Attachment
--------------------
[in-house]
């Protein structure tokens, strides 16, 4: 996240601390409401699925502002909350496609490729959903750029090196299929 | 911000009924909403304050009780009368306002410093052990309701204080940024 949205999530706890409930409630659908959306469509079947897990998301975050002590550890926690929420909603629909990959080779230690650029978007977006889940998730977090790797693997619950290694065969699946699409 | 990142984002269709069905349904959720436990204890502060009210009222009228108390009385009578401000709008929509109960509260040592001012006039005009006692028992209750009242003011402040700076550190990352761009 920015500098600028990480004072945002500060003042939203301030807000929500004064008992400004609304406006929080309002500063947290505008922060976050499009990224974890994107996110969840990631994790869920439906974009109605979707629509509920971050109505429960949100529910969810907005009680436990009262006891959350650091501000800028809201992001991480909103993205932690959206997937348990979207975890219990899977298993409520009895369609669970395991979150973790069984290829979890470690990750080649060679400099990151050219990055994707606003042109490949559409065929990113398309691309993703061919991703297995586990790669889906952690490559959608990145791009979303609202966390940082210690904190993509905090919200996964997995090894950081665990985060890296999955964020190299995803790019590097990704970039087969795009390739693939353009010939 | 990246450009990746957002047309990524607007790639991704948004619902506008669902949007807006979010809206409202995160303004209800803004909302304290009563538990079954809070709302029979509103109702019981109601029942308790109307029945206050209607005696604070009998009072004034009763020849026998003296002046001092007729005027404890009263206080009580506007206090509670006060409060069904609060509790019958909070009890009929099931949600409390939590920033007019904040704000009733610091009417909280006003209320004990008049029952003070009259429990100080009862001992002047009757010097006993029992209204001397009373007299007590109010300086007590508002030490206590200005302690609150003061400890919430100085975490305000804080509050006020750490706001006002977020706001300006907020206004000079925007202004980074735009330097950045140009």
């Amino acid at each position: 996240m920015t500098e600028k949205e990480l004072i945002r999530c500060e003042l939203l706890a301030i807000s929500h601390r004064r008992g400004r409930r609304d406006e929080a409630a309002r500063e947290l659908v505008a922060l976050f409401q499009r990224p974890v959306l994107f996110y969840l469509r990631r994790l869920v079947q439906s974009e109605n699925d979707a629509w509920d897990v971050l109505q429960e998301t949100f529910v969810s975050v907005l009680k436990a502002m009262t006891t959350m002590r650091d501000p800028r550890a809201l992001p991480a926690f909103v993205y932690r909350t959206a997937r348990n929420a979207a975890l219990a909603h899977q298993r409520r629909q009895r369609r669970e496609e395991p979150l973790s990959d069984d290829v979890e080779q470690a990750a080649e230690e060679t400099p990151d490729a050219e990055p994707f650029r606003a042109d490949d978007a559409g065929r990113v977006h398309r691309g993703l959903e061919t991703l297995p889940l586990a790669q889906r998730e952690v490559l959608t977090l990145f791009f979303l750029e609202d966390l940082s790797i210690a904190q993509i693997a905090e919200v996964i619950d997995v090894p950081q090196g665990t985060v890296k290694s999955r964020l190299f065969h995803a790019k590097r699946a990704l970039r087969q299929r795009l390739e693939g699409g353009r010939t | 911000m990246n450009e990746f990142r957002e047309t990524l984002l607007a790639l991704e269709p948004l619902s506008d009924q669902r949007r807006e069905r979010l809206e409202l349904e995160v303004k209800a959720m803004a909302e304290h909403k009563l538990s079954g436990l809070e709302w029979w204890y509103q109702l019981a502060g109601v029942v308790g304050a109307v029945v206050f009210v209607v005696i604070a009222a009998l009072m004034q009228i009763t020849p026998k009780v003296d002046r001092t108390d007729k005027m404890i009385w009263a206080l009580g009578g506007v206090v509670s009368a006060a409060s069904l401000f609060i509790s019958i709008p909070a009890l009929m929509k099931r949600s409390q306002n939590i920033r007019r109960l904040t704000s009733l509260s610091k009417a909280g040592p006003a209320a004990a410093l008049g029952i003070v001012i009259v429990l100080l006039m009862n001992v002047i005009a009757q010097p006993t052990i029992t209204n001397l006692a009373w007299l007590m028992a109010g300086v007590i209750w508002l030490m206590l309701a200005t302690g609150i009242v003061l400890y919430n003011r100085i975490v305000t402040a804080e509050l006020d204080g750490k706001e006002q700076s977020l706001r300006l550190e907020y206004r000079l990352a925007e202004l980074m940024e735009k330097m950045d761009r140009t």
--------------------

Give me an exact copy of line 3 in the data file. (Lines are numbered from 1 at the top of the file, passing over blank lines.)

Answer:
């Amino acid at each position: 996240m920015t500098e600028k949205e990480l004072i945002r999530c500060e003042l939203l706890a301030i807000s929500h601390r004064r008992g400004r409930r609304d406006e929080a409630a309002r500063e947290l659908v505008a922060l976050f409401q499009r990224p974890v959306l994107f996110y969840l469509r990631r994790l869920v079947q439906s974009e109605n699925d979707a629509w509920d897990v971050l109505q429960e998301t949100f529910v969810s975050v907005l009680k436990a502002m009262t006891t959350m002590r650091d501000p800028r550890a809201l992001p991480a926690f909103v993205y932690r909350t959206a997937r348990n929420a979207a975890l219990a909603h899977q298993r409520r629909q009895r369609r669970e496609e395991p979150l973790s990959d069984d290829v979890e080779q470690a990750a080649e230690e060679t400099p990151d490729a050219e990055p994707f650029r606003a042109d490949d978007a559409g065929r990113v977006h398309r691309g993703l959903e061919t991703l297995p889940l586990a790669q889906r998730e952690v490559l959608t977090l990145f791009f979303l750029e609202d966390l940082s790797i210690a904190q993509i693997a905090e919200v996964i619950d997995v090894p950081q090196g665990t985060v890296k290694s999955r964020l190299f065969h995803a790019k590097r699946a990704l970039r087969q299929r795009l390739e693939g699409g353009r010939t | 911000m990246n450009e990746f990142r957002e047309t990524l984002l607007a790639l991704e269709p948004l619902s506008d009924q669902r949007r807006e069905r979010l809206e409202l349904e995160v303004k209800a959720m803004a909302e304290h909403k009563l538990s079954g436990l809070e709302w029979w204890y509103q109702l019981a502060g109601v029942v308790g304050a109307v029945v206050f009210v209607v005696i604070a009222a009998l009072m004034q009228i009763t020849p026998k009780v003296d002046r001092t108390d007729k005027m404890i009385w009263a206080l009580g009578g506007v206090v509670s009368a006060a409060s069904l401000f609060i509790s019958i709008p909070a009890l009929m929509k099931r949600s409390q306002n939590i920033r007019r109960l904040t704000s009733l509260s610091k009417a909280g040592p006003a209320a004990a410093l008049g029952i003070v001012i009259v429990l100080l006039m009862n001992v002047i005009a009757q010097p006993t052990i029992t209204n001397l006692a009373w007299l007590m028992a109010g300086v007590i209750w508002l030490m206590l309701a200005t302690g609150i009242v003061l400890y919430n003011r100085i975490v305000t402040a804080e509050l006020d204080g750490k706001e006002q700076s977020l706001r300006l550190e907020y206004r000079l990352a925007e202004l980074m940024e735009k330097m950045d761009r140009t």